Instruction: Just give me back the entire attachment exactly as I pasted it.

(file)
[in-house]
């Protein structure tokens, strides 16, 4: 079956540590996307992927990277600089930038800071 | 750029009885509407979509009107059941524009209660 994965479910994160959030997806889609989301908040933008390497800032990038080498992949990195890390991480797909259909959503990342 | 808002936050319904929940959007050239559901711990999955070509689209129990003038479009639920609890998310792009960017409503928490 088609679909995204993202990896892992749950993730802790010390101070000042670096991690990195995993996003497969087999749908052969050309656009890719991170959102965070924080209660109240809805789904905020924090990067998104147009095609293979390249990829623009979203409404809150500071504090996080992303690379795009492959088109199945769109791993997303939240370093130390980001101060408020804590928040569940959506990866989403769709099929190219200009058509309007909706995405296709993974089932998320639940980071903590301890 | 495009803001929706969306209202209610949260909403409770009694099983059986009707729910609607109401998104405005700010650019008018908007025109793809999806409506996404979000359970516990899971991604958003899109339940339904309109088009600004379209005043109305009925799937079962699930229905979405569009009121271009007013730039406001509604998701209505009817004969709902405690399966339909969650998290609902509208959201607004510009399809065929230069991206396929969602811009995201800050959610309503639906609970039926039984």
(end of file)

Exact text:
[in-house]
């Protein structure tokens, strides 16, 4: 079956540590996307992927990277600089930038800071 | 750029009885509407979509009107059941524009209660 994965479910994160959030997806889609989301908040933008390497800032990038080498992949990195890390991480797909259909959503990342 | 808002936050319904929940959007050239559901711990999955070509689209129990003038479009639920609890998310792009960017409503928490 088609679909995204993202990896892992749950993730802790010390101070000042670096991690990195995993996003497969087999749908052969050309656009890719991170959102965070924080209660109240809805789904905020924090990067998104147009095609293979390249990829623009979203409404809150500071504090996080992303690379795009492959088109199945769109791993997303939240370093130390980001101060408020804590928040569940959506990866989403769709099929190219200009058509309007909706995405296709993974089932998320639940980071903590301890 | 495009803001929706969306209202209610949260909403409770009694099983059986009707729910609607109401998104405005700010650019008018908007025109793809999806409506996404979000359970516990899971991604958003899109339940339904309109088009600004379209005043109305009925799937079962699930229905979405569009009121271009007013730039406001509604998701209505009817004969709902405690399966339909969650998290609902509208959201607004510009399809065929230069991206396929969602811009995201800050959610309503639906609970039926039984």